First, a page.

Cystic fibrosis (CF) affects the lungs and digestive system. It is caused by a defective gene that causes the body to produce thick, sticky mucus.
This mucus clogs the airways in the lungs, making it difficult to breathe. It also blocks the passage of food from the stomach to the small intestine, causing malnutrition and weight loss.
What is cystic fibrosis?
Cystic fibrosis is a life-threatening genetic disease that affects the lungs and digestive system. It is caused by a defective gene that causes the body to produce thick, sticky mucus. People with CF are born with it and have it for life. There is currently no cure, but treatments can help people with CF live longer and healthier lives.
What causes cystic fibrosis?
Cystic fibrosis is caused by a mutation in the cystic fibrosis transmembrane conductance regulator (CFTR) gene. This gene controls the movement of salt and water in and out of cells. In people with CF, the mutation causes the CFTR protein to not work properly. This leads to a build-up of mucus in the lungs and digestive system.
What are the symptoms of cystic fibrosis?
The symptoms of CF vary from person to person and can range from mild to severe. The most common symptoms are:
- Trouble breathing
- Coughing up mucus
- Frequent lung infections
- Poor growth
- Weight loss
How is cystic fibrosis diagnosed?
CF is usually diagnosed at birth or in early childhood. A doctor may suspect CF if a baby has meconium ileus, which is when the meconium (the baby’s first stool) is thick and sticky and blocks the intestines. A doctor may also suspect CF if a child has persistent respiratory problems or poor growth.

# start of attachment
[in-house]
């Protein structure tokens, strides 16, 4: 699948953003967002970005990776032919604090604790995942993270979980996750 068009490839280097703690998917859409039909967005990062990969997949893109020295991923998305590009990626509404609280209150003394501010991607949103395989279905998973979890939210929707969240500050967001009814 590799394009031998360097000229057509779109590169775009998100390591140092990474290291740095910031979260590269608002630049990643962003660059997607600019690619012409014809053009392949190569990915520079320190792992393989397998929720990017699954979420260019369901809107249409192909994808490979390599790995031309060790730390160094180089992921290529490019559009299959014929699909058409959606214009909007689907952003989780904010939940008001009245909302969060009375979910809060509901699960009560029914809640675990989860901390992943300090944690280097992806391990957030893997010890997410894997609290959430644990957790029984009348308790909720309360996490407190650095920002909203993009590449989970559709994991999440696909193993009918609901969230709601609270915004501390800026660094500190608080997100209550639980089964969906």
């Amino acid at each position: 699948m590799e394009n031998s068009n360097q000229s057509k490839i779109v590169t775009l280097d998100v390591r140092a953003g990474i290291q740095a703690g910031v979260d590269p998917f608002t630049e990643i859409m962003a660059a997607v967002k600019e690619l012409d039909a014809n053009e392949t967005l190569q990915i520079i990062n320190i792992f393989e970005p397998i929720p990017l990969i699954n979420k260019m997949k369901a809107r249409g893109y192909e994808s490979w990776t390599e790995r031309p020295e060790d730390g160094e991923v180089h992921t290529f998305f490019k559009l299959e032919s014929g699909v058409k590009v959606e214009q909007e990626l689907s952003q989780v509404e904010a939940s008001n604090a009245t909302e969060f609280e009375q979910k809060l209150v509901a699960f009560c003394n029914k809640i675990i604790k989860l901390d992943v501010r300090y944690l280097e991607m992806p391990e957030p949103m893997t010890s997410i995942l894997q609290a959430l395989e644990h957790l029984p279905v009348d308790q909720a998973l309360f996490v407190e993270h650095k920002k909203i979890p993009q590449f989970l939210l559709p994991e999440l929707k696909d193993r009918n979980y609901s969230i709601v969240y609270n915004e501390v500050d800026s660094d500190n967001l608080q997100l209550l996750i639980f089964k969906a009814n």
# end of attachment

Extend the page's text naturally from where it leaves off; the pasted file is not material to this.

To confirm the diagnosis, a doctor will order a sweat test and a genetic test. The sweat test measures the level of salt in the sweat. People with CF have higher-than-normal levels of salt in their sweat. The genetic test looks for the mutation in the CFTR gene.
What are the treatments for cystic fibrosis?
There is currently no cure for CF, but there are treatments that can help people with the disease live longer and healthier lives. The most common treatments are:
- Medications to thin the mucus and help clear it from the lungs
- Antibiotics to prevent and treat lung infections
- Vitamins and supplements to help with malnutrition
- Chest physical therapy to help clear mucus from the lungs
- Lung transplants
How does cystic fibrosis affect the lungs?
CF affects the lungs by causing a build-up of mucus. This can lead to lung infections and difficulty breathing. Over time, the lungs can become damaged and may not work properly.
How does cystic fibrosis affect the digestive system?
CF affects the digestive system by causing a build-up of mucus in the intestines. This can block the intestines and prevent the absorption of nutrients from food. People with CF may also have trouble digesting fats and proteins.
What is the life expectancy for someone with cystic fibrosis?
The life expectancy for someone with CF has increased in recent years. The average life expectancy is now about 40 years. However, this varies from person to person and depends on the severity of the disease.
How can I prevent cystic fibrosis?
There is currently no way to prevent CF. However, if you have CF, some treatments can help you live a longer and healthier life.
If you or someone you know has CF, there are many resources available to help. The Cystic Fibrosis Foundation (CFF) is the leading organization in the United States dedicated to finding a cure for CF. The CFF provides information and support for people with CF and their families.